The Importance of Being Earnest by Oscar Wilde

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Compare the characters of Jack and Algernon in Wilde's The Importance of Being Earnest.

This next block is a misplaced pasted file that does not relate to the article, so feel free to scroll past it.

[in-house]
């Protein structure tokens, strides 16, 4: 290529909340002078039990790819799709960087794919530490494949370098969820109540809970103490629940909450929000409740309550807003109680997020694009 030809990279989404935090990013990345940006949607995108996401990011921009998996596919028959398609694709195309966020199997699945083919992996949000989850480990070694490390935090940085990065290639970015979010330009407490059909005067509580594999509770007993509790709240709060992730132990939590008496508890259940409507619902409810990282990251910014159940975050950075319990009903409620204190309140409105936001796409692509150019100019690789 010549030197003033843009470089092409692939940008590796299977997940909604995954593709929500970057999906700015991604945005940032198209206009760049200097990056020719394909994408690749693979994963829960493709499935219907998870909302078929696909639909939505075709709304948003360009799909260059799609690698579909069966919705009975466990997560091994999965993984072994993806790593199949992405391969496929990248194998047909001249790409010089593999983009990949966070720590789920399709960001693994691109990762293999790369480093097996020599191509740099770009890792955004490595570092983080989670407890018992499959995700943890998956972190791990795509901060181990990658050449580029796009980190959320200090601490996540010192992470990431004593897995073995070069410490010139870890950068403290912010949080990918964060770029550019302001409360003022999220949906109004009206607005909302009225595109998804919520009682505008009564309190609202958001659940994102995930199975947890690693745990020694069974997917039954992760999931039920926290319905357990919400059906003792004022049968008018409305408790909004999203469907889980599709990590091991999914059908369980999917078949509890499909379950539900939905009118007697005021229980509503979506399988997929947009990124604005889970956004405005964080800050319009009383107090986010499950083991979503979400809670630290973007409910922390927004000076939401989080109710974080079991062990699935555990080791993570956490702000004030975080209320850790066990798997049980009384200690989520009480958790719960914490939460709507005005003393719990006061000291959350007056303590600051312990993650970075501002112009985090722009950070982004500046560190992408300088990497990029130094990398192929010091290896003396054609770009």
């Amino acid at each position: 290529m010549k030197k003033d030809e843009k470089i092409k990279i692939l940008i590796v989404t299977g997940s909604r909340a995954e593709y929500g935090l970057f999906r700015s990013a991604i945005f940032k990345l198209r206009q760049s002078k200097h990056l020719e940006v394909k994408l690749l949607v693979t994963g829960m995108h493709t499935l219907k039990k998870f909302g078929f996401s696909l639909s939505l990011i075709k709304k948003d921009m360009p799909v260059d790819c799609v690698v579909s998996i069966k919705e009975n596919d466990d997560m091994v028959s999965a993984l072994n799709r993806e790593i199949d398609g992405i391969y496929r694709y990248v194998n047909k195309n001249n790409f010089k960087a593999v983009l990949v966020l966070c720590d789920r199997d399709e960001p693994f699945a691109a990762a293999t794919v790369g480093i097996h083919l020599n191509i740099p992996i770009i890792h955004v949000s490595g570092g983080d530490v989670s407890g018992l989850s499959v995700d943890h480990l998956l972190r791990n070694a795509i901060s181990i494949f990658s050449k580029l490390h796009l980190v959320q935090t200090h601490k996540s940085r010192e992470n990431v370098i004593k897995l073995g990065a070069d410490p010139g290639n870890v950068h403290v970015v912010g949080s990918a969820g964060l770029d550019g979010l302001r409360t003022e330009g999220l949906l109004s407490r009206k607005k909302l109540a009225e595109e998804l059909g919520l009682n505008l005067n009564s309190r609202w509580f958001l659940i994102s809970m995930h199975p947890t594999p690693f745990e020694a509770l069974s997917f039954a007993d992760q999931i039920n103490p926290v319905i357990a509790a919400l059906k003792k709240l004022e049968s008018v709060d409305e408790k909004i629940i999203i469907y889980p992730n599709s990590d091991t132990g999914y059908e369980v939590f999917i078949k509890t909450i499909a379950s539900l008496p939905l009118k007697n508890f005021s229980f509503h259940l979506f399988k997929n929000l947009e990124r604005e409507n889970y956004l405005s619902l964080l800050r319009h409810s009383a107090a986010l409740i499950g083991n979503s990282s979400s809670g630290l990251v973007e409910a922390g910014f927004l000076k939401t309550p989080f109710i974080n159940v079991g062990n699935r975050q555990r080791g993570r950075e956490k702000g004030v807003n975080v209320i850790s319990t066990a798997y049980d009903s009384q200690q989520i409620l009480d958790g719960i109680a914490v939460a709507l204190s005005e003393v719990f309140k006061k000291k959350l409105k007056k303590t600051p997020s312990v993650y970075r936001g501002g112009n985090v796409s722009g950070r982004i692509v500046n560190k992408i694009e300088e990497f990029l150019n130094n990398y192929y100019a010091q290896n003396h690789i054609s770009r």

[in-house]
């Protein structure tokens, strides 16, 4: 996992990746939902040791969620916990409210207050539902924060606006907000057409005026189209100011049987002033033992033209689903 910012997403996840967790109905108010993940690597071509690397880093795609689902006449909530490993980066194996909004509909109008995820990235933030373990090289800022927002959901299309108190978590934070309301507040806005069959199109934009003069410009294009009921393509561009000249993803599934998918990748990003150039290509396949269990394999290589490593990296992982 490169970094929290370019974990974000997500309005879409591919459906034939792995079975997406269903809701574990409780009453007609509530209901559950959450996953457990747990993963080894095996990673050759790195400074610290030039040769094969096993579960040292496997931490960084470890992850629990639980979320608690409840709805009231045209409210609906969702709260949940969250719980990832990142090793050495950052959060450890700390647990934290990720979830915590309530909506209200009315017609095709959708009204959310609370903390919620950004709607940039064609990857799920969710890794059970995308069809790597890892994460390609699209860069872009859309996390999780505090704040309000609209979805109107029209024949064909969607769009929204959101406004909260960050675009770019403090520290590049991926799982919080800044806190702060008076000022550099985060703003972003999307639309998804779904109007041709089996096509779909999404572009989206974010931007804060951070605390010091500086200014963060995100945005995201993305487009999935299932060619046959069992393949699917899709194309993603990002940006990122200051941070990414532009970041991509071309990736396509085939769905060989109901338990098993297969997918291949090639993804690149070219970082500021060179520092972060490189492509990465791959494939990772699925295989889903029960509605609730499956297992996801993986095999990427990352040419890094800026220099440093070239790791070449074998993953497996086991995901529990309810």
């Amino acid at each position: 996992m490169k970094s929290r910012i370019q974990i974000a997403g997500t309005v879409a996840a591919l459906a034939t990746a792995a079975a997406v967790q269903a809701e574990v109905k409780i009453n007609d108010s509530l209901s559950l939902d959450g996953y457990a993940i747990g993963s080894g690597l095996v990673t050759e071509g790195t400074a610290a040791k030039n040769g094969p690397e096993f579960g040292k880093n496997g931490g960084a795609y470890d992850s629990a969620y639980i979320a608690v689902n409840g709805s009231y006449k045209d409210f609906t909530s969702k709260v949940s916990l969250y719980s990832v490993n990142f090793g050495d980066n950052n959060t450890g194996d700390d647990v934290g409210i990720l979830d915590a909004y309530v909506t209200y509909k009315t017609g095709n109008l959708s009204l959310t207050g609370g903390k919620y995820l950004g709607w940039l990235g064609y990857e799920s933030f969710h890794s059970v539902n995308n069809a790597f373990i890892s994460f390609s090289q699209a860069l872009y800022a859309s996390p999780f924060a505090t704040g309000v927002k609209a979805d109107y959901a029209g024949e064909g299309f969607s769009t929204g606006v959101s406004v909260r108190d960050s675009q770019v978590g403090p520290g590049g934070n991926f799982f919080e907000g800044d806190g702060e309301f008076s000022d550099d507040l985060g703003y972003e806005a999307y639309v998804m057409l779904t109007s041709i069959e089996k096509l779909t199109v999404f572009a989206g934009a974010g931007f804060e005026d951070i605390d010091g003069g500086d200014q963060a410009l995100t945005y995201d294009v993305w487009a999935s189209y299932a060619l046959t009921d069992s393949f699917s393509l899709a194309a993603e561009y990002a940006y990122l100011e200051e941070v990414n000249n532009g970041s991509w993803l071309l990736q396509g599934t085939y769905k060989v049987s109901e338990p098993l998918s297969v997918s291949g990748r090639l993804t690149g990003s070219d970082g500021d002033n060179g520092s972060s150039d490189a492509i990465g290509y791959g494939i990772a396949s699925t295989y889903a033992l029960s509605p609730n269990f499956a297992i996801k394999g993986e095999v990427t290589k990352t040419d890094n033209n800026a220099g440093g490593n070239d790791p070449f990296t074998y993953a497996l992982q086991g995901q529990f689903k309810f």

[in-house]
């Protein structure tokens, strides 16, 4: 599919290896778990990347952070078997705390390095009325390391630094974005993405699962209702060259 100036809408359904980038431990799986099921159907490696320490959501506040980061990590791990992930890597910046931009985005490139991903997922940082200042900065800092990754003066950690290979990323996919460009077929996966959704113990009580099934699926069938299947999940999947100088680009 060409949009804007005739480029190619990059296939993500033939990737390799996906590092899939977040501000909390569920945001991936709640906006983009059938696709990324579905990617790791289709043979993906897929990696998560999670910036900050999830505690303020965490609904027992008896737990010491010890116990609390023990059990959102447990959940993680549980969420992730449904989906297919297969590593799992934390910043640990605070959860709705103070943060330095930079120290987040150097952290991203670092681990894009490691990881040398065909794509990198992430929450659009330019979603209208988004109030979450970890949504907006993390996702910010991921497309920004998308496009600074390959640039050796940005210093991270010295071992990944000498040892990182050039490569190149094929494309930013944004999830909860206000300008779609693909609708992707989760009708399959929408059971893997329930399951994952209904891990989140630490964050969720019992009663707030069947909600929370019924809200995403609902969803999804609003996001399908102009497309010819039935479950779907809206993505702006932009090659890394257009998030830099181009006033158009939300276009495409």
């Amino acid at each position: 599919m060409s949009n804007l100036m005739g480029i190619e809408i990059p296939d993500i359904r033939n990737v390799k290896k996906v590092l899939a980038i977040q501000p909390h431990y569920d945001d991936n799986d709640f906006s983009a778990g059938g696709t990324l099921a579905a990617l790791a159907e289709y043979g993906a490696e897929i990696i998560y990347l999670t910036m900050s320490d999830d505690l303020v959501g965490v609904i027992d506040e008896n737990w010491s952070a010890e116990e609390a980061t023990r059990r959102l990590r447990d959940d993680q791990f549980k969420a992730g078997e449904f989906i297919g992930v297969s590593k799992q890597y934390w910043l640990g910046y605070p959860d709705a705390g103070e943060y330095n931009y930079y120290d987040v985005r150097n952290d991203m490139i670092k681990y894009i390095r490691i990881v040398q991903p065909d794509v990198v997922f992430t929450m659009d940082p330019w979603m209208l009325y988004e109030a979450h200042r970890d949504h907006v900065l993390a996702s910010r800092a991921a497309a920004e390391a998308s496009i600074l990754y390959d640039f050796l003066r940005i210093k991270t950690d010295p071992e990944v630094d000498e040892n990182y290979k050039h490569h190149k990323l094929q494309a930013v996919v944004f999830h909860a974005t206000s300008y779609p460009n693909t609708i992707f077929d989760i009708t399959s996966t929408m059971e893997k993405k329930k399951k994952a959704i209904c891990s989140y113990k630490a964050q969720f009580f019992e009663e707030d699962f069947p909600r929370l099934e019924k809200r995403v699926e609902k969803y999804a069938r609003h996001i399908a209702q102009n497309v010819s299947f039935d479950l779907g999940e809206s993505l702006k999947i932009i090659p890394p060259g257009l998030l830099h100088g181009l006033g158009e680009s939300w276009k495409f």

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Oscar Wilde’s The Importance of Being Earnest is a comedy of manners that critiques the members of the Victorian upper class of the period—namely those members of society who had little to do with their time besides seek entertainment and social experiences. Jack and Algernon are two such men, having found themselves in families where money appears to be no question, and time is divided either between city or country diversions. Both men, despite possessing financial freedom, seek to escape the social expectations of strict propriety and live on their own terms. These restrictions of the day are relieved by each developing a double life: Jack becomes Earnest in the city, adopting an entirely new name and disposition, and Algernon becomes a less self-centered, caring friend to his dearest “invalid Bunbury.” When Algernon discovers Jack’s deception, he adopts it as his own, leading to the humorous confusion between Gwendolen and Cecily, who both believe they are connected to the...

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